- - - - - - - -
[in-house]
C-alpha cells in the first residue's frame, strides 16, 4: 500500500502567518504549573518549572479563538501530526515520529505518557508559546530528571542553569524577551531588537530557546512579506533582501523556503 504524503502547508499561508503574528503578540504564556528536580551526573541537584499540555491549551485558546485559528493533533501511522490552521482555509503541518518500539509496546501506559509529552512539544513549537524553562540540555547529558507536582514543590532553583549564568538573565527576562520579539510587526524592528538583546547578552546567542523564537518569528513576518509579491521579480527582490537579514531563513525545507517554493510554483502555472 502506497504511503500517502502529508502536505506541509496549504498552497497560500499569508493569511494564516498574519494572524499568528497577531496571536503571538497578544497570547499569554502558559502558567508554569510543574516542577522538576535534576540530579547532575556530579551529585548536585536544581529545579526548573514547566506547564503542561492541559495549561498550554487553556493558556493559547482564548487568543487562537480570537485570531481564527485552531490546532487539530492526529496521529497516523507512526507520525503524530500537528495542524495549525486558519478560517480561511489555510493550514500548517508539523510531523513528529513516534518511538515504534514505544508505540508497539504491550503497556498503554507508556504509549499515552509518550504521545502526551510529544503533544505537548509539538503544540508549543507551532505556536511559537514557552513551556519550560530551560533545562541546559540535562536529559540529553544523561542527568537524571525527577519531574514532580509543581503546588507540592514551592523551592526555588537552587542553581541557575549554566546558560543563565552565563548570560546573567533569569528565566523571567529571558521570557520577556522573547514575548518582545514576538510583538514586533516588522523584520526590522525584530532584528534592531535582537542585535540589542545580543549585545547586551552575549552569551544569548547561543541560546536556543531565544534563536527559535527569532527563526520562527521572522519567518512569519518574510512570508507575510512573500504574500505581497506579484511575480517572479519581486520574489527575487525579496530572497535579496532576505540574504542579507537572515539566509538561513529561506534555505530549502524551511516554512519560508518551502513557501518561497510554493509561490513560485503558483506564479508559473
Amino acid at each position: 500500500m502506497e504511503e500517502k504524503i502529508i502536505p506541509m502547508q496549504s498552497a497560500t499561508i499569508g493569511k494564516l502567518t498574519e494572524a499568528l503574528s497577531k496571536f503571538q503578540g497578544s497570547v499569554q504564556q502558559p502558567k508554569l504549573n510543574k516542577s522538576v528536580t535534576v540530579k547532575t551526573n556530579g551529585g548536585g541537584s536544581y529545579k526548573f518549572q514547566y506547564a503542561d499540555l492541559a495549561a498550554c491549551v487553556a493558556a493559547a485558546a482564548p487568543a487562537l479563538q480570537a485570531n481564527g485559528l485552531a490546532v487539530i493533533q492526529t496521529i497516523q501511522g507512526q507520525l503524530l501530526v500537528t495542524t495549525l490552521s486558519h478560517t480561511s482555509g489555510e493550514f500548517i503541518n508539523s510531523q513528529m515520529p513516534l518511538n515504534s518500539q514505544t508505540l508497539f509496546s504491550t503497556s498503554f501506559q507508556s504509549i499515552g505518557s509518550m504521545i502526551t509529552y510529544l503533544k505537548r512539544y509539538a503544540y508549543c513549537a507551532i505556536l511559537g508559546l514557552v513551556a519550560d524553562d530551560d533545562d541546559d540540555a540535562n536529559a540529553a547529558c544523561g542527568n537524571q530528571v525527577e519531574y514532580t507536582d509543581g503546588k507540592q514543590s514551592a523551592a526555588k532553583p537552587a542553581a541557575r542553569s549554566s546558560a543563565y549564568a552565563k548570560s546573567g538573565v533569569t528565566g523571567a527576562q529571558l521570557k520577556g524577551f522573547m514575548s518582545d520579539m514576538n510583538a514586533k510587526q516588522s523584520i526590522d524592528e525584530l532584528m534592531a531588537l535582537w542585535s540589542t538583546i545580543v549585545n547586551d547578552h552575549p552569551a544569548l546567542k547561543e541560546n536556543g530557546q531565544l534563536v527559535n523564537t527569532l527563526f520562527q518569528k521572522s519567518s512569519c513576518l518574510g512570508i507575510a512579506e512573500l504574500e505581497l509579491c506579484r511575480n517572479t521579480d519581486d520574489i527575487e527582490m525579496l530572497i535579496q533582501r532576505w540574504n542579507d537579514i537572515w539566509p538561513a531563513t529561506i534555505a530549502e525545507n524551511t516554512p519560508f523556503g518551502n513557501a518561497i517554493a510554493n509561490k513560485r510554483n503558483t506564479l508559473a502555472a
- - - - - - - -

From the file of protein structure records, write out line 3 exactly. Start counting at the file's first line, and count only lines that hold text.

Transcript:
Amino acid at each position: 500500500m502506497e504511503e500517502k504524503i502529508i502536505p506541509m502547508q496549504s498552497a497560500t499561508i499569508g493569511k494564516l502567518t498574519e494572524a499568528l503574528s497577531k496571536f503571538q503578540g497578544s497570547v499569554q504564556q502558559p502558567k508554569l504549573n510543574k516542577s522538576v528536580t535534576v540530579k547532575t551526573n556530579g551529585g548536585g541537584s536544581y529545579k526548573f518549572q514547566y506547564a503542561d499540555l492541559a495549561a498550554c491549551v487553556a493558556a493559547a485558546a482564548p487568543a487562537l479563538q480570537a485570531n481564527g485559528l485552531a490546532v487539530i493533533q492526529t496521529i497516523q501511522g507512526q507520525l503524530l501530526v500537528t495542524t495549525l490552521s486558519h478560517t480561511s482555509g489555510e493550514f500548517i503541518n508539523s510531523q513528529m515520529p513516534l518511538n515504534s518500539q514505544t508505540l508497539f509496546s504491550t503497556s498503554f501506559q507508556s504509549i499515552g505518557s509518550m504521545i502526551t509529552y510529544l503533544k505537548r512539544y509539538a503544540y508549543c513549537a507551532i505556536l511559537g508559546l514557552v513551556a519550560d524553562d530551560d533545562d541546559d540540555a540535562n536529559a540529553a547529558c544523561g542527568n537524571q530528571v525527577e519531574y514532580t507536582d509543581g503546588k507540592q514543590s514551592a523551592a526555588k532553583p537552587a542553581a541557575r542553569s549554566s546558560a543563565y549564568a552565563k548570560s546573567g538573565v533569569t528565566g523571567a527576562q529571558l521570557k520577556g524577551f522573547m514575548s518582545d520579539m514576538n510583538a514586533k510587526q516588522s523584520i526590522d524592528e525584530l532584528m534592531a531588537l535582537w542585535s540589542t538583546i545580543v549585545n547586551d547578552h552575549p552569551a544569548l546567542k547561543e541560546n536556543g530557546q531565544l534563536v527559535n523564537t527569532l527563526f520562527q518569528k521572522s519567518s512569519c513576518l518574510g512570508i507575510a512579506e512573500l504574500e505581497l509579491c506579484r511575480n517572479t521579480d519581486d520574489i527575487e527582490m525579496l530572497i535579496q533582501r532576505w540574504n542579507d537579514i537572515w539566509p538561513a531563513t529561506i534555505a530549502e525545507n524551511t516554512p519560508f523556503g518551502n513557501a518561497i517554493a510554493n509561490k513560485r510554483n503558483t506564479l508559473a502555472a